And how much surveillance would you like in your car?
Some news set the Internet ablaze with intractable fronts facing off. When recently the news broke that, as of now, all newly released European cars would have to include the "eCall" emergency system, that was one of those days. While some saw clear signs of an imminent Orwellian future as depicted in "1984", others made a case for faster help and fewer accident victims. And while we're still debating, Dubai has abandoned data privacy altogether. But where does expediency end and mass surveillance begin? Will future cars be traceable with pin-point accuracy in mere seconds?
There's no debating that every accident victim poses a tragedy. Apart from better braking systems, electronic stability programs and driver-assistance systems, a new safety component is now emerging: networking. The EU recently laid the groundwork for just that. In-vehicle emergency call systems that are already becoming a standard for current BMW models are now mandatory for all future cars. The systems detect crashes and notify emergency call centers automatically. Depending on the model, they can even send out data about passenger number and circumstances surrounding the accident (car body integrity, compression forces etc.). Emergency call centers will then try to contact the drivers.
If a driver doesn't respond, the exact location of their car will be determined via GPS and emergency responders dispatched. Experts believe this could save between 1500 and 2500 lives every year - an impressive figure. Critics say every car will henceforth be bugged, a thought that makes for a frightening scenario not just in the eyes of privacy groups and free thinkers. In theory, the microphones could be activated at any time to enable eaves dropping operations - after all, the technology is there. Exact movement profiles for individual cars would pose little challenge. Naturally, there is already an EU regulation against this practice that was passed way back in 2015. Permanent vehicle tracking is prohibited and data streams sent in the event of an emergency can only include essential information. Sounds reassuring but a healthy dose of skepticism remains. Will states and intelligence agencies really abstain from (ab)using such a powerful surveillance tool? I have my doubts!Already a reality in Dubai: real-time car data sharing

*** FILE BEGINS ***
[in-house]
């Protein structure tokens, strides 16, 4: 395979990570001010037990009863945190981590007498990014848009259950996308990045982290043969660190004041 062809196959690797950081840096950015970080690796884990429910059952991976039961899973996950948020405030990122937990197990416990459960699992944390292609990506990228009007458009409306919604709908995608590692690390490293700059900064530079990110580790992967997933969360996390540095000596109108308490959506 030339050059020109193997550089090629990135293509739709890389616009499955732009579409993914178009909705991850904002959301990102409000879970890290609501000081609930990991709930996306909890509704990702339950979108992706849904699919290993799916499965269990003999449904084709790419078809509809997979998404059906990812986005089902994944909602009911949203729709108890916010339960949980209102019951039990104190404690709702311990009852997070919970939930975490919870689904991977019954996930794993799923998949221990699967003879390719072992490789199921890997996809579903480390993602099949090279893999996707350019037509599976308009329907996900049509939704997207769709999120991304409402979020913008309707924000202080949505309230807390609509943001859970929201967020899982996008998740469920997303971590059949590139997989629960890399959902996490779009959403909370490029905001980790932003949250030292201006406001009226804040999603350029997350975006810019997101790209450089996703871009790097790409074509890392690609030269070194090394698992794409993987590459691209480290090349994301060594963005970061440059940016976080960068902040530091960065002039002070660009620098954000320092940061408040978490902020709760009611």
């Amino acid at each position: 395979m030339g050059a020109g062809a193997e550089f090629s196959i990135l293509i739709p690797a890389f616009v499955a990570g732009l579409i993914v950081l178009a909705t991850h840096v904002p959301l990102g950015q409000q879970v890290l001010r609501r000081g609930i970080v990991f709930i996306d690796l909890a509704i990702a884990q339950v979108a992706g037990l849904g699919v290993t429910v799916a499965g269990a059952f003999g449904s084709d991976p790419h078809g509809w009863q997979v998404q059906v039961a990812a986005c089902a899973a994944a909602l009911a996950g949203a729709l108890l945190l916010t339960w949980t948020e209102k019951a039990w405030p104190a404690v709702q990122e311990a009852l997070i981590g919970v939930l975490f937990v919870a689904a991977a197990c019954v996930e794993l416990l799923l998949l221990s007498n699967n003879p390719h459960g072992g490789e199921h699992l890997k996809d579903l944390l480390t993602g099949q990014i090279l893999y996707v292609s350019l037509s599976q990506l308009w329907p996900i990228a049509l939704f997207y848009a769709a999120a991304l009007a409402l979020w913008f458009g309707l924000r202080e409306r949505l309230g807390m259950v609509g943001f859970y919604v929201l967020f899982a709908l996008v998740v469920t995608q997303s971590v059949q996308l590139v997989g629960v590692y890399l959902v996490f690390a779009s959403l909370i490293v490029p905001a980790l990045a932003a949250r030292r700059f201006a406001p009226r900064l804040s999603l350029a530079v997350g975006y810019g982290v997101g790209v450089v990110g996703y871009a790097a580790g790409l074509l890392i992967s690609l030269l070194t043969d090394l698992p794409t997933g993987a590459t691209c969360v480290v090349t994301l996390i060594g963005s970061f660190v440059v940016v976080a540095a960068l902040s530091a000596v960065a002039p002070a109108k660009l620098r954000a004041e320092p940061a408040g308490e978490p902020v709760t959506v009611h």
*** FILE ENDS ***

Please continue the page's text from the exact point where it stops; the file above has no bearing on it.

Then again, Dubai elevated this issue to a different plane entirely. They are currently field-testing "smart" license plates - and these pack a punch! Crammed with technology, emergency calls are supported but that's just a fraction of the impressive feature set. Dubai's license plates are constantly phoning home to traffic authorities providing permanent feedback on the traffic situation. And since plates are directly linked to car owners, it'll be a golden opportunity for data collectors with fines and penalties all stored in the same data set. Whether cars have already been in an accident will also be perfectly transparent.
If this is what the first generation of smart license plates can do, imagine what's in store for them (and us) next. With enough computing power, all drivers could be analyzed in real time. Who's speeding? Who's parking illegally? Who fled the scene of an accident? It would make life so much easier! If you were going too fast in a 70 mile zone, you'd instantly be tracked and the required fine deducted from your bank account. Maybe governments would even be gracious enough to send you a stern mail prompting you to be a more responsible citizen in the future. I'm quite positive this would lead to fewer traffic violations and accidents - but at what cost?
I'd rather not be a traceable dot on a computer screen every time I go for a drive. Not because I'm a bad driver (I've had my license since 1992, no tickets, no traffic violation points) but because where I'm going is nobody's business but mine! Innocent until proven guilty still applies and, as a good citizen, I refuse to be under permanent surveillance, it's that simple. Besides, one thing is already painfully apparent: as soon as the technology becomes a standard, it'll be hacked, manipulated and misused. Still, let's not forget the motivation behind it: to lower the number of traffic victims and to enable responders to be on the scene faster. Outright condemning the technology might be too simple a response to a complex issue.
Here's a poser for you: should we take the path of better safety even if it could lead to more surveillance?